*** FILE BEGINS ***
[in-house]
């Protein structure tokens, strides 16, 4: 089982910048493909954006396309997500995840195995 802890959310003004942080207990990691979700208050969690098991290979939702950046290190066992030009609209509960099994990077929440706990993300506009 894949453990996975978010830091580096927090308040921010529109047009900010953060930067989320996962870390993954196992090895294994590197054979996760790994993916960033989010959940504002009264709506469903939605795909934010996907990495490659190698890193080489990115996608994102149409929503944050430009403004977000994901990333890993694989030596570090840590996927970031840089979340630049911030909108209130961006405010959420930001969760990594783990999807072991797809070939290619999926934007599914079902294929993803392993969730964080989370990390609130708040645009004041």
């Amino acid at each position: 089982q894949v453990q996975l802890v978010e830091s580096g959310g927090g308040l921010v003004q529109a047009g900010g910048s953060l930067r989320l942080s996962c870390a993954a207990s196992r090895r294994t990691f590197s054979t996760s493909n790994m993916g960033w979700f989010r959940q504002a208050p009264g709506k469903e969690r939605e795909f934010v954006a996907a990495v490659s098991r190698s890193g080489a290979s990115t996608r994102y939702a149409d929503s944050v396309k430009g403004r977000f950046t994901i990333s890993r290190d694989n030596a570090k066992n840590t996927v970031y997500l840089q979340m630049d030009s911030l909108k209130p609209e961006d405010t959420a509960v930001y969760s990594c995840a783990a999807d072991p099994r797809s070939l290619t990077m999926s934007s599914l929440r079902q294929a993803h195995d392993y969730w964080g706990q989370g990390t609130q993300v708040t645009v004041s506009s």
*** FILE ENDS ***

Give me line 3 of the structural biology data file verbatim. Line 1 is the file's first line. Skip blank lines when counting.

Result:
């Amino acid at each position: 089982q894949v453990q996975l802890v978010e830091s580096g959310g927090g308040l921010v003004q529109a047009g900010g910048s953060l930067r989320l942080s996962c870390a993954a207990s196992r090895r294994t990691f590197s054979t996760s493909n790994m993916g960033w979700f989010r959940q504002a208050p009264g709506k469903e969690r939605e795909f934010v954006a996907a990495v490659s098991r190698s890193g080489a290979s990115t996608r994102y939702a149409d929503s944050v396309k430009g403004r977000f950046t994901i990333s890993r290190d694989n030596a570090k066992n840590t996927v970031y997500l840089q979340m630049d030009s911030l909108k209130p609209e961006d405010t959420a509960v930001y969760s990594c995840a783990a999807d072991p099994r797809s070939l290619t990077m999926s934007s599914l929440r079902q294929a993803h195995d392993y969730w964080g706990q989370g990390t609130q993300v708040t645009v004041s506009s």